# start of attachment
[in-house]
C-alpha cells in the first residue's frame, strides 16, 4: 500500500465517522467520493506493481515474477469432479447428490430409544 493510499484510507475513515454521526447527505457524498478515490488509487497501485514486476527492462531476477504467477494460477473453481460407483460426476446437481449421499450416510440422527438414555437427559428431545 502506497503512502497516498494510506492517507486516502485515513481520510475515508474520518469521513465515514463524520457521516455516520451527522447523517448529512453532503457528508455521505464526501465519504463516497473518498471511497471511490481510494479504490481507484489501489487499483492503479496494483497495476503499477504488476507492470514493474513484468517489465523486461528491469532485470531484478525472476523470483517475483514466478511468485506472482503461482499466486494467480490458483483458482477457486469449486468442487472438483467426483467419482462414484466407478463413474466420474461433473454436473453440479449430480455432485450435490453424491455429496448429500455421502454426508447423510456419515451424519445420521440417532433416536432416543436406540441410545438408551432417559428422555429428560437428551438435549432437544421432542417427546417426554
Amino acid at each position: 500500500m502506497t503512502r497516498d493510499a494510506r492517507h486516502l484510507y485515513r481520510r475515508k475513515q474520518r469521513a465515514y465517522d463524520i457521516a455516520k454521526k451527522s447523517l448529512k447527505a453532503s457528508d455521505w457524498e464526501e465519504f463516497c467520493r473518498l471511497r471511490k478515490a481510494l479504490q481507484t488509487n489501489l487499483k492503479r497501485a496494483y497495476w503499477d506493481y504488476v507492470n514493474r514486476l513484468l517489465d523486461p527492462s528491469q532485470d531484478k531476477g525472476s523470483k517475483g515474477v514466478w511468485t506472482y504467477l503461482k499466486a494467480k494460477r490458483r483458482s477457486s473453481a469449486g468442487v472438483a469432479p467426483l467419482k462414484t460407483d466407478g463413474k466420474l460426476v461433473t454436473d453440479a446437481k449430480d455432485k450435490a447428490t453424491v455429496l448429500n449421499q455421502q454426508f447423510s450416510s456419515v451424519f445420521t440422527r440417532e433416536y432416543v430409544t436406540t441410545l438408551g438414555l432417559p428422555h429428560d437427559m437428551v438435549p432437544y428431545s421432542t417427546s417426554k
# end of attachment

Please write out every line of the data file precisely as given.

[in-house]
C-alpha cells in the first residue's frame, strides 16, 4: 500500500465517522467520493506493481515474477469432479447428490430409544 493510499484510507475513515454521526447527505457524498478515490488509487497501485514486476527492462531476477504467477494460477473453481460407483460426476446437481449421499450416510440422527438414555437427559428431545 502506497503512502497516498494510506492517507486516502485515513481520510475515508474520518469521513465515514463524520457521516455516520451527522447523517448529512453532503457528508455521505464526501465519504463516497473518498471511497471511490481510494479504490481507484489501489487499483492503479496494483497495476503499477504488476507492470514493474513484468517489465523486461528491469532485470531484478525472476523470483517475483514466478511468485506472482503461482499466486494467480490458483483458482477457486469449486468442487472438483467426483467419482462414484466407478463413474466420474461433473454436473453440479449430480455432485450435490453424491455429496448429500455421502454426508447423510456419515451424519445420521440417532433416536432416543436406540441410545438408551432417559428422555429428560437428551438435549432437544421432542417427546417426554
Amino acid at each position: 500500500m502506497t503512502r497516498d493510499a494510506r492517507h486516502l484510507y485515513r481520510r475515508k475513515q474520518r469521513a465515514y465517522d463524520i457521516a455516520k454521526k451527522s447523517l448529512k447527505a453532503s457528508d455521505w457524498e464526501e465519504f463516497c467520493r473518498l471511497r471511490k478515490a481510494l479504490q481507484t488509487n489501489l487499483k492503479r497501485a496494483y497495476w503499477d506493481y504488476v507492470n514493474r514486476l513484468l517489465d523486461p527492462s528491469q532485470d531484478k531476477g525472476s523470483k517475483g515474477v514466478w511468485t506472482y504467477l503461482k499466486a494467480k494460477r490458483r483458482s477457486s473453481a469449486g468442487v472438483a469432479p467426483l467419482k462414484t460407483d466407478g463413474k466420474l460426476v461433473t454436473d453440479a446437481k449430480d455432485k450435490a447428490t453424491v455429496l448429500n449421499q455421502q454426508f447423510s450416510s456419515v451424519f445420521t440422527r440417532e433416536y432416543v430409544t436406540t441410545l438408551g438414555l432417559p428422555h429428560d437427559m437428551v438435549p432437544y428431545s421432542t417427546s417426554k